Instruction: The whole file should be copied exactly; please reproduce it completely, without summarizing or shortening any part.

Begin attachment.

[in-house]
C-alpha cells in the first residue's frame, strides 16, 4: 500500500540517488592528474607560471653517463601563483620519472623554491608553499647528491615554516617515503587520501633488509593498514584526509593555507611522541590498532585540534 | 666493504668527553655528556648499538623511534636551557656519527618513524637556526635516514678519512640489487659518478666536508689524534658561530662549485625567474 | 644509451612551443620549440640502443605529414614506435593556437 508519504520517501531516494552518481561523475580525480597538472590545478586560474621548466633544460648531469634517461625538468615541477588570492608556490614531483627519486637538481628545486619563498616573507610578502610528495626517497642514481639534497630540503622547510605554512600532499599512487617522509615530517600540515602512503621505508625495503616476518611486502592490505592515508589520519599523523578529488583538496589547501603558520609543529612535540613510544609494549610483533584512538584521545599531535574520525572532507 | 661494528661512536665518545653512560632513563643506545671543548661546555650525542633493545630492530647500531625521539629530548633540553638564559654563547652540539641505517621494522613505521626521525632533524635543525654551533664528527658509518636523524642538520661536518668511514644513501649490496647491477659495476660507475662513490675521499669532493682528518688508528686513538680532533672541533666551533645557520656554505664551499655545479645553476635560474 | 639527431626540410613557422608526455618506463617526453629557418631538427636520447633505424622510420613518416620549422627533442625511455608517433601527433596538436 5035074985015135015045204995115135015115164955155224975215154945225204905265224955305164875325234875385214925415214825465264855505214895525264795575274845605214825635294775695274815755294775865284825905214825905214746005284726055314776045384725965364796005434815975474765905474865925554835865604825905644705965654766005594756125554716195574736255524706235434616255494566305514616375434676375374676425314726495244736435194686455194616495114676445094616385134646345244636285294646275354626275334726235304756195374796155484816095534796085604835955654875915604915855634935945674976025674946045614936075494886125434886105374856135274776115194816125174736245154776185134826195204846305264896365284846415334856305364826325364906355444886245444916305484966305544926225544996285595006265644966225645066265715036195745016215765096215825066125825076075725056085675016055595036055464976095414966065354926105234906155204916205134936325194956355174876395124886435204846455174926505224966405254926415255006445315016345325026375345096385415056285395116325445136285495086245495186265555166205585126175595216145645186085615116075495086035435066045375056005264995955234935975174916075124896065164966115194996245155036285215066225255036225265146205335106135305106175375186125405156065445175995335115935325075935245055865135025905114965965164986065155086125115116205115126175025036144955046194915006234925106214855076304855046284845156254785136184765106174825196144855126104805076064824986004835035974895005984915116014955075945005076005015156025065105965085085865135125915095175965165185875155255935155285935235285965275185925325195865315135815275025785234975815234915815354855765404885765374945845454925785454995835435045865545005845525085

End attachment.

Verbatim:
[in-house]
C-alpha cells in the first residue's frame, strides 16, 4: 500500500540517488592528474607560471653517463601563483620519472623554491608553499647528491615554516617515503587520501633488509593498514584526509593555507611522541590498532585540534 | 666493504668527553655528556648499538623511534636551557656519527618513524637556526635516514678519512640489487659518478666536508689524534658561530662549485625567474 | 644509451612551443620549440640502443605529414614506435593556437 508519504520517501531516494552518481561523475580525480597538472590545478586560474621548466633544460648531469634517461625538468615541477588570492608556490614531483627519486637538481628545486619563498616573507610578502610528495626517497642514481639534497630540503622547510605554512600532499599512487617522509615530517600540515602512503621505508625495503616476518611486502592490505592515508589520519599523523578529488583538496589547501603558520609543529612535540613510544609494549610483533584512538584521545599531535574520525572532507 | 661494528661512536665518545653512560632513563643506545671543548661546555650525542633493545630492530647500531625521539629530548633540553638564559654563547652540539641505517621494522613505521626521525632533524635543525654551533664528527658509518636523524642538520661536518668511514644513501649490496647491477659495476660507475662513490675521499669532493682528518688508528686513538680532533672541533666551533645557520656554505664551499655545479645553476635560474 | 639527431626540410613557422608526455618506463617526453629557418631538427636520447633505424622510420613518416620549422627533442625511455608517433601527433596538436 5035074985015135015045204995115135015115164955155224975215154945225204905265224955305164875325234875385214925415214825465264855505214895525264795575274845605214825635294775695274815755294775865284825905214825905214746005284726055314776045384725965364796005434815975474765905474865925554835865604825905644705965654766005594756125554716195574736255524706235434616255494566305514616375434676375374676425314726495244736435194686455194616495114676445094616385134646345244636285294646275354626275334726235304756195374796155484816095534796085604835955654875915604915855634935945674976025674946045614936075494886125434886105374856135274776115194816125174736245154776185134826195204846305264896365284846415334856305364826325364906355444886245444916305484966305544926225544996285595006265644966225645066265715036195745016215765096215825066125825076075725056085675016055595036055464976095414966065354926105234906155204916205134936325194956355174876395124886435204846455174926505224966405254926415255006445315016345325026375345096385415056285395116325445136285495086245495186265555166205585126175595216145645186085615116075495086035435066045375056005264995955234935975174916075124896065164966115194996245155036285215066225255036225265146205335106135305106175375186125405156065445175995335115935325075935245055865135025905114965965164986065155086125115116205115126175025036144955046194915006234925106214855076304855046284845156254785136184765106174825196144855126104805076064824986004835035974895005984915116014955075945005076005015156025065105965085085865135125915095175965165185875155255935155285935235285965275185925325195865315135815275025785234975815234915815354855765404885765374945845454925785454995835435045865545005845525085